I’m in Recovery and Ready To Work. What Do I Need To Know?

A job can bring serious benefits to your recovery, even beyond the financial ones. But it can also test you. If you understand a few things going in — or going back — you'll be golden

May 8, 2024
Woman typing on laptop keyboard

You’ve completed addiction treatment, you’ve worked on old relationships and formed new ones in recovery, you’re eating well and sleeping better, and your new sober reality is starting to feel like, well, your life. Now, you’re ready to get back to work.

We always encourage people to find purpose in life in recovery. And look, plenty of people, in recovery or not, will readily tell you they don’t “find purpose” on the job. But many do. If you’ve been sidelined by addiction, work is a way of getting back into the rhythms and routines of a healthy life. A job can bring structure; it can boost your confidence and sense of independence.

Whether you’re diving into the job search or returning to your existing workplace, there will be some things to keep in mind now that you’re in recovery. People in your recovery circles and support groups can give you pointers on the workplace-related resources available to you, as well as tips on how to make your return to the workforce triumphant. Some may even know folks who are hiring. But for more on the basics, read on.

Know Your Rights: Getting a Job, Keeping a Job and Putting Your Recovery First

All employees and job candidates have some protections against discrimination or unfair treatment in the U.S. Not that you should expect such things! But we bring it up because …

Although you are not required to disclose your medical history to most potential employers, you can choose to tell them about accommodations you may need to maintain recovery.

As the federal government’s Substance Abuse and Mental Health Services Administration (SAMHSA) explains, the Americans With Disabilities Act (ADA) makes it illegal for employers to discriminate against people in recovery from substance use disorders (SUDs) who have already sought treatment for their addictions. Per SAMHSA and the ADA:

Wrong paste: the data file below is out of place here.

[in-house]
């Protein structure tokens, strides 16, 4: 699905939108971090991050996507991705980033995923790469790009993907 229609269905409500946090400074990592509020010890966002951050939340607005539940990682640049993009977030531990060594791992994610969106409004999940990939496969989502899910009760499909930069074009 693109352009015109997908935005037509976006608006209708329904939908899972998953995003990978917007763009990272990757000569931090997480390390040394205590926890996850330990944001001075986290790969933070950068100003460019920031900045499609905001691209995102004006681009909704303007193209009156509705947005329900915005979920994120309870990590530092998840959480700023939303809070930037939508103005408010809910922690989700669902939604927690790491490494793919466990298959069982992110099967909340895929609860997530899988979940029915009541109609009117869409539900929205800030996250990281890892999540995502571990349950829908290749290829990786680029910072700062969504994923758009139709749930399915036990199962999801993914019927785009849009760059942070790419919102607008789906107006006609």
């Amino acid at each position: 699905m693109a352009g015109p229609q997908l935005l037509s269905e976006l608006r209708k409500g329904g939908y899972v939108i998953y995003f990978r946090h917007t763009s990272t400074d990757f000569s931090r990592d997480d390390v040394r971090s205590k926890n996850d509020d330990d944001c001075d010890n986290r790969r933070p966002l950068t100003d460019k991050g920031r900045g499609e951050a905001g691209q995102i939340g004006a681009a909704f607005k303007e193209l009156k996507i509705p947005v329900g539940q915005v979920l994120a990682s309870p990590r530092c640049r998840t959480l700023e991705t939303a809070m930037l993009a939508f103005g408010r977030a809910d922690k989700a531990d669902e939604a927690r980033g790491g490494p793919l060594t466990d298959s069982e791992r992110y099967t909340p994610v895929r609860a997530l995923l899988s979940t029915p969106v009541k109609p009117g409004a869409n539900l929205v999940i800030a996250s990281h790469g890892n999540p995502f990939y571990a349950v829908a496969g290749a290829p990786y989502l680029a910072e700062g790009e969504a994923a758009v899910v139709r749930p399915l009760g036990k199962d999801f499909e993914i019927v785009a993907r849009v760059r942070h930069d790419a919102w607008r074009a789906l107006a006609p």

• Employers cannot fire, refuse to hire or refuse to promote someone simply because they have a history of substance use.
  • Employers also cannot fire, refuse to hire or refuse to promote employees because they are enrolled in a drug or alcohol rehabilitation program.

So, yes, you can tell an employer or potential employer about your needs — more about this in a minute. Reasonable accommodations for your recovery might include time off to attend recovery support group meetings, therapy and medical check-ins. You can work full-time and attend outpatient treatment and aftercare programs too.

An employer that balks at such accommodations probably won’t be a good fit. Your recovery comes first.

Feeling Ready To Work, but Need Additional Support?

Luckily, many employers today do offer mental health and addiction recovery support services or benefits you can use to keep your recovery on track.

Some examples to look for:

  • Scheduling options that allow you to attend treatment, therapy, support programs and other recovery commitments
  • Low-cost mental health support in the form of in-person or online therapy or counseling sessions. This may be part of an employee assistance program (EAP) or a benefit of an employer’s mental health insurance plan.
  • Reasonable accommodations within the workplace to reduce exposure to potential triggers
  • An office that meets the criteria for a recovery-friendly or recovery-ready workplace

Talk to someone in your employer’s or potential employer’s human resources department to learn more about the company’s policies that could support your recovery.

What Questions Should I Ask My Employer? (Or What Should I Ask When Weighing an Offer?)

You’re not obligated to tell your employer or prospective employer any more than you feel comfortable sharing about your situation. The law is one thing, but in the real world, unfortunately, many people view addiction and recovery through the lens of stigma, and some of those people make hiring decisions.

But giving an employer some context about what you feel would benefit your sobriety may help you. It could also be helpful to ask questions about potential triggers or other challenges you may face when returning to the workforce. When to bring this up in the process of negotiating a job application or picking up where you left off at your old job is something your peers in recovery may be able to guide you through.